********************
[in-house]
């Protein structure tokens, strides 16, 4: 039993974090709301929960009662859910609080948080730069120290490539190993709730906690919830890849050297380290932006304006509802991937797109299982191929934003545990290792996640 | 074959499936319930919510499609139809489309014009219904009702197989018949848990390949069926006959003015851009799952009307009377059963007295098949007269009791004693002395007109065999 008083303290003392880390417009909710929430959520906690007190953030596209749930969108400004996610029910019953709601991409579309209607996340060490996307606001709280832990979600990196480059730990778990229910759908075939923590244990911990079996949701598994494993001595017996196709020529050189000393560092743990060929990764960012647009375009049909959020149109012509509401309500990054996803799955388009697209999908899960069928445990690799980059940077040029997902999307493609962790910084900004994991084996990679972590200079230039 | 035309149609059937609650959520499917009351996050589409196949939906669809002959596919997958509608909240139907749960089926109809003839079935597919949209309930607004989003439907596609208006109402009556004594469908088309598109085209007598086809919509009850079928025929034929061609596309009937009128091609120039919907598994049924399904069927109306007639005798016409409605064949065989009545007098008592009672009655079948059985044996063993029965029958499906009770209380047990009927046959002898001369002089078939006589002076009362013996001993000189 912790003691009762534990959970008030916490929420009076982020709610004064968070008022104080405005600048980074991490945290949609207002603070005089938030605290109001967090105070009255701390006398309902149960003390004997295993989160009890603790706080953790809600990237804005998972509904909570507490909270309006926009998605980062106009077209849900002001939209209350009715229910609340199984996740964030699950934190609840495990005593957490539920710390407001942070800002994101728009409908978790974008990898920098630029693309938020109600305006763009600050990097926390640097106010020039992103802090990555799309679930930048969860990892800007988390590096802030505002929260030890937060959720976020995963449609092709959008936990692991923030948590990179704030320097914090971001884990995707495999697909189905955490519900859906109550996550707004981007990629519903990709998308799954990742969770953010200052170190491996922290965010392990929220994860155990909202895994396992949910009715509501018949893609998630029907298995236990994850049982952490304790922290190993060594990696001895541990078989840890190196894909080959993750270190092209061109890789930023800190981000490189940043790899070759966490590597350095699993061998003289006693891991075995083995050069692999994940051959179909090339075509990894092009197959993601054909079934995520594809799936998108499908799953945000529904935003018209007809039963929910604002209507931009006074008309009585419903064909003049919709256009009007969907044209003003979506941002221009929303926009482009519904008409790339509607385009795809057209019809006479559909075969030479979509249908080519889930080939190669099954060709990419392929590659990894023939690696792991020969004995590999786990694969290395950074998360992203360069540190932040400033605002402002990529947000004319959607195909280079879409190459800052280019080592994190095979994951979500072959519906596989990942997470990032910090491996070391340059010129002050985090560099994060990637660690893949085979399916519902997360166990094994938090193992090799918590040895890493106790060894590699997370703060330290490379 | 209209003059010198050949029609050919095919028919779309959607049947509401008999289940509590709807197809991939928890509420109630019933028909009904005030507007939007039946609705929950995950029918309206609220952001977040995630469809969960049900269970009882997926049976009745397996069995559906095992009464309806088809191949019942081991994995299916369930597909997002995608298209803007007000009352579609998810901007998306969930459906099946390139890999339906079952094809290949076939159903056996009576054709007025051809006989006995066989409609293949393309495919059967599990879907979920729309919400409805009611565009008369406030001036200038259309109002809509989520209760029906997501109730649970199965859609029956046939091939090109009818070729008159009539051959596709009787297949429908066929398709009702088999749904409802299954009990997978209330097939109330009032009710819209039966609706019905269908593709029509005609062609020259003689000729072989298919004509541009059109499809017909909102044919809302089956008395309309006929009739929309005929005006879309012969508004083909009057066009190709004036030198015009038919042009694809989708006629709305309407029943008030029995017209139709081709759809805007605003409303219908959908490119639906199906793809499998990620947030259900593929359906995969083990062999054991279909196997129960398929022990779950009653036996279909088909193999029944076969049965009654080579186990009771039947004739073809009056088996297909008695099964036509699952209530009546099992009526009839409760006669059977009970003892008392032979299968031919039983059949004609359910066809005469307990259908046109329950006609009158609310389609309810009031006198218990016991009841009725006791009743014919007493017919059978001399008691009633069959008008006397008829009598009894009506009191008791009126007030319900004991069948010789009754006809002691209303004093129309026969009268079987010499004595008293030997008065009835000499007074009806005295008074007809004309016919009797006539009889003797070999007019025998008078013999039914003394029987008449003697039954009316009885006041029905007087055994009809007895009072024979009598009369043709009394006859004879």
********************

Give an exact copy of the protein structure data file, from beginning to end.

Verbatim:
[in-house]
């Protein structure tokens, strides 16, 4: 039993974090709301929960009662859910609080948080730069120290490539190993709730906690919830890849050297380290932006304006509802991937797109299982191929934003545990290792996640 | 074959499936319930919510499609139809489309014009219904009702197989018949848990390949069926006959003015851009799952009307009377059963007295098949007269009791004693002395007109065999 008083303290003392880390417009909710929430959520906690007190953030596209749930969108400004996610029910019953709601991409579309209607996340060490996307606001709280832990979600990196480059730990778990229910759908075939923590244990911990079996949701598994494993001595017996196709020529050189000393560092743990060929990764960012647009375009049909959020149109012509509401309500990054996803799955388009697209999908899960069928445990690799980059940077040029997902999307493609962790910084900004994991084996990679972590200079230039 | 035309149609059937609650959520499917009351996050589409196949939906669809002959596919997958509608909240139907749960089926109809003839079935597919949209309930607004989003439907596609208006109402009556004594469908088309598109085209007598086809919509009850079928025929034929061609596309009937009128091609120039919907598994049924399904069927109306007639005798016409409605064949065989009545007098008592009672009655079948059985044996063993029965029958499906009770209380047990009927046959002898001369002089078939006589002076009362013996001993000189 912790003691009762534990959970008030916490929420009076982020709610004064968070008022104080405005600048980074991490945290949609207002603070005089938030605290109001967090105070009255701390006398309902149960003390004997295993989160009890603790706080953790809600990237804005998972509904909570507490909270309006926009998605980062106009077209849900002001939209209350009715229910609340199984996740964030699950934190609840495990005593957490539920710390407001942070800002994101728009409908978790974008990898920098630029693309938020109600305006763009600050990097926390640097106010020039992103802090990555799309679930930048969860990892800007988390590096802030505002929260030890937060959720976020995963449609092709959008936990692991923030948590990179704030320097914090971001884990995707495999697909189905955490519900859906109550996550707004981007990629519903990709998308799954990742969770953010200052170190491996922290965010392990929220994860155990909202895994396992949910009715509501018949893609998630029907298995236990994850049982952490304790922290190993060594990696001895541990078989840890190196894909080959993750270190092209061109890789930023800190981000490189940043790899070759966490590597350095699993061998003289006693891991075995083995050069692999994940051959179909090339075509990894092009197959993601054909079934995520594809799936998108499908799953945000529904935003018209007809039963929910604002209507931009006074008309009585419903064909003049919709256009009007969907044209003003979506941002221009929303926009482009519904008409790339509607385009795809057209019809006479559909075969030479979509249908080519889930080939190669099954060709990419392929590659990894023939690696792991020969004995590999786990694969290395950074998360992203360069540190932040400033605002402002990529947000004319959607195909280079879409190459800052280019080592994190095979994951979500072959519906596989990942997470990032910090491996070391340059010129002050985090560099994060990637660690893949085979399916519902997360166990094994938090193992090799918590040895890493106790060894590699997370703060330290490379 | 209209003059010198050949029609050919095919028919779309959607049947509401008999289940509590709807197809991939928890509420109630019933028909009904005030507007939007039946609705929950995950029918309206609220952001977040995630469809969960049900269970009882997926049976009745397996069995559906095992009464309806088809191949019942081991994995299916369930597909997002995608298209803007007000009352579609998810901007998306969930459906099946390139890999339906079952094809290949076939159903056996009576054709007025051809006989006995066989409609293949393309495919059967599990879907979920729309919400409805009611565009008369406030001036200038259309109002809509989520209760029906997501109730649970199965859609029956046939091939090109009818070729008159009539051959596709009787297949429908066929398709009702088999749904409802299954009990997978209330097939109330009032009710819209039966609706019905269908593709029509005609062609020259003689000729072989298919004509541009059109499809017909909102044919809302089956008395309309006929009739929309005929005006879309012969508004083909009057066009190709004036030198015009038919042009694809989708006629709305309407029943008030029995017209139709081709759809805007605003409303219908959908490119639906199906793809499998990620947030259900593929359906995969083990062999054991279909196997129960398929022990779950009653036996279909088909193999029944076969049965009654080579186990009771039947004739073809009056088996297909008695099964036509699952209530009546099992009526009839409760006669059977009970003892008392032979299968031919039983059949004609359910066809005469307990259908046109329950006609009158609310389609309810009031006198218990016991009841009725006791009743014919007493017919059978001399008691009633069959008008006397008829009598009894009506009191008791009126007030319900004991069948010789009754006809002691209303004093129309026969009268079987010499004595008293030997008065009835000499007074009806005295008074007809004309016919009797006539009889003797070999007019025998008078013999039914003394029987008449003697039954009316009885006041029905007087055994009809007895009072024979009598009369043709009394006859004879």